In big science communities such as genomics, climate, and weather sensing, data lakes and ponds exist inside an ecosystem of centralized as well as individual ad-hoc repositories, each with different publication and data access standards. The genomics community, the primary science driver for this project, uses a wide range of metadata standards for publishing and searching experiment records. Repositories employ various data access protocols over TCP/IP point-to-point delivery, ranging from FTP to SFTP, HTTP(S), Aspera, Globus, as well as various application specific transfer procedures. For genomics datasets that are hosted on centralized repositories, such as the NCBI Sequence Read Archive (SRA), the EU/UK ENSEMBL database, or NASA’s GeneLab, they are generally well curated and replicated for availability. However only a fraction of all raw and processed genomics data are hosted in these repositories; another large portion is published by individual researchers and small research communities using whatever resources available to them. As a result, many datasets are organized in ad hoc ways, dependent on complex and manual mechanisms for access control, and not replicated, making their availability subject to hardware or network failures. While publishers spend significant time and resources to make their data available, the consumers are often unaware of the availability of these datasets and/or unable to utilize them.
We propose to develop SDSF:Hydra - a secure, distributed storage framework – a framework that supports big-science communities with secure and resilient access to big datasets. Different from distributed databases, SDSF will be a loose federation of repositories potentially owned by multiple administrative entities between organizations, and will have security built into its file operations and data access natively. SDSF will address the following two problems at once: providing data publishers an automatically replicated, location independent publication platform for new data, and providing data consumers a uniform name-based interface to access all data, including both newly published data and existing data stored in legacy storage systems. SDSF will (a) provide long term data storage, (b) automatically replicate data across multiple geographically distributed repositories and maintain a desired degree of data replication in face of individual repository failures, (c) provide secure and scalable file access, and (d) provide a unified interface to access data stored in both SDSF and existing storage systems.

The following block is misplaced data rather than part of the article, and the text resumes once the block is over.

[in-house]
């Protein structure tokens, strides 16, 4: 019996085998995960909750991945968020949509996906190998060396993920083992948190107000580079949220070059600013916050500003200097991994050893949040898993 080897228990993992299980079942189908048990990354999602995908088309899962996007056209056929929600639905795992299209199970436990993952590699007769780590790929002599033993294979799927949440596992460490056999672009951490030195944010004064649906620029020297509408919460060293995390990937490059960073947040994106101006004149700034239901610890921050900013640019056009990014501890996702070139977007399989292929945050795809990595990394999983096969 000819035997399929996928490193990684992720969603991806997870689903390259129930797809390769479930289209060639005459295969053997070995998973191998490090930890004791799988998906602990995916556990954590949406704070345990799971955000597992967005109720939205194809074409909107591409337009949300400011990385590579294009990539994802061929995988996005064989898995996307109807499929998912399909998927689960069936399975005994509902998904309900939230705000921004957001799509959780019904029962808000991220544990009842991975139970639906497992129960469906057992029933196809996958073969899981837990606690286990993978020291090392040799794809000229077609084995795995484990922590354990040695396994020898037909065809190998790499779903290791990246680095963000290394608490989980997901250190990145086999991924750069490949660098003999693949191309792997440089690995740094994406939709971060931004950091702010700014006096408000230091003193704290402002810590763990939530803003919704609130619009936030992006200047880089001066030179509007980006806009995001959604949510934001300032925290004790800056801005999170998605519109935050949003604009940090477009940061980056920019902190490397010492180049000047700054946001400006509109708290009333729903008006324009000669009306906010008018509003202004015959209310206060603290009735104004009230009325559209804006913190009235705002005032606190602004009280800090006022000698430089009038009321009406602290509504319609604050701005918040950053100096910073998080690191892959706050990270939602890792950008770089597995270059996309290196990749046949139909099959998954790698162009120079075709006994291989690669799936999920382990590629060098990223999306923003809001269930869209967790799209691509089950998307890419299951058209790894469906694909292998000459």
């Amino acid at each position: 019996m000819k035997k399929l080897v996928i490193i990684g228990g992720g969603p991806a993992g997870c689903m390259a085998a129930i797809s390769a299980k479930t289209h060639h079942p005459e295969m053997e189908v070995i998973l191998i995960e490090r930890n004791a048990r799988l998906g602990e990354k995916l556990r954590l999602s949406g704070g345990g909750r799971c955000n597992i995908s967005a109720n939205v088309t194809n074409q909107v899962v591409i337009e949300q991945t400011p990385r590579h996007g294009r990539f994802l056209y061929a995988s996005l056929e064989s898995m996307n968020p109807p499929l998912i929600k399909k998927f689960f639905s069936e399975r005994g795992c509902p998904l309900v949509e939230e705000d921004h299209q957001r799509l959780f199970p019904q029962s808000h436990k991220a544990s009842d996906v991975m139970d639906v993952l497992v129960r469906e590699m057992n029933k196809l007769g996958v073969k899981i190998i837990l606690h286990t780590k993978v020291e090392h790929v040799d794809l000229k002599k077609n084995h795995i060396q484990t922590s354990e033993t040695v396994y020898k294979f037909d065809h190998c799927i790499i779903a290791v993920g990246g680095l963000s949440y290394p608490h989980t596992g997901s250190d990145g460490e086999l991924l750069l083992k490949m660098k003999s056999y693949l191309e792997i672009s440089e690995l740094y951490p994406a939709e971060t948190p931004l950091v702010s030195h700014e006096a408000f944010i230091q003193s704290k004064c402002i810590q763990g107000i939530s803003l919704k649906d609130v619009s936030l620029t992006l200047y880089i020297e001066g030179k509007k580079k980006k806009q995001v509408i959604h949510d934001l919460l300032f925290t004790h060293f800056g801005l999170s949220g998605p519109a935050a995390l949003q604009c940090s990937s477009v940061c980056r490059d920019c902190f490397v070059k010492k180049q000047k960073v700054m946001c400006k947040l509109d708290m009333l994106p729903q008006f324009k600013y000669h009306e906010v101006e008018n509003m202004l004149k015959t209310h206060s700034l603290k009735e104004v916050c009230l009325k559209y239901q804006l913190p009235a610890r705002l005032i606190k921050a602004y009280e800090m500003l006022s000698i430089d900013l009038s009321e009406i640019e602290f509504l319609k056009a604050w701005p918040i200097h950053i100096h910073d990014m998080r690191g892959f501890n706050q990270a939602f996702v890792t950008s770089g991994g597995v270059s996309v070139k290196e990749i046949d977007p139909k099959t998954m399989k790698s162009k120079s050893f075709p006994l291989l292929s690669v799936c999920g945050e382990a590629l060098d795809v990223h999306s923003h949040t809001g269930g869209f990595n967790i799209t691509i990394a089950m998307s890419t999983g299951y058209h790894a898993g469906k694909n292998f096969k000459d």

This project aims to improve the publication and accessibility of big science data starting with the genomics community. By addressing both research and engineering challenges, we aim to achieve the following deliverables: (i) leveraging the results from 10-year Named Data Networking (NDN) research, design and develop a distributed file repository software (NDN DF-Repo); (ii) leveraging the security solutions from NDN research, provide easy-to-use security and access control mechanism for the data publisher; these two deliverables will accomplish tasks (a)-(c) stated above; (iii) Designing and developing an NDN DF-Repo enhancement module NDR-Archway, which will add the ability for NDN DF-Repo to serve files from existing data publication systems, providing users a unified interface to access all data; and (iv) deploying SDSF over FABRIC as a pilot for simulated experimentation at scale. Note that SDSF is not a storage infrastructure but a software framework that the communities can deploy on their own infrastructure.
By leveraging the results from 10-year NDN research, this work will create a distributed federation of file repositories that enables scientific communities to systematically store and access large amounts of data scalably and resiliently. The federation will be loosely coupled based on domain-relevant names and offer easy integration with existing scientific workflows. The federation will self-organize, automatically accommodating new repositories joining and maintaining a degree of file replication in face of node failures and recoveries.
Scalable and resilient access to all data is a basic requirement to support data-intensive science and engineering research. SDSF will enable secure and scalable data access to large numbers of users to alleviate the publication and data access problems facing genomics communities. Similar problems also exist in other scientific communities (e.g. climate, meteorology, astrophysics, and geology), which can benefit from SDSF as a replicated data storage solution with data authenticity and reduced network traffic as well as data access latency.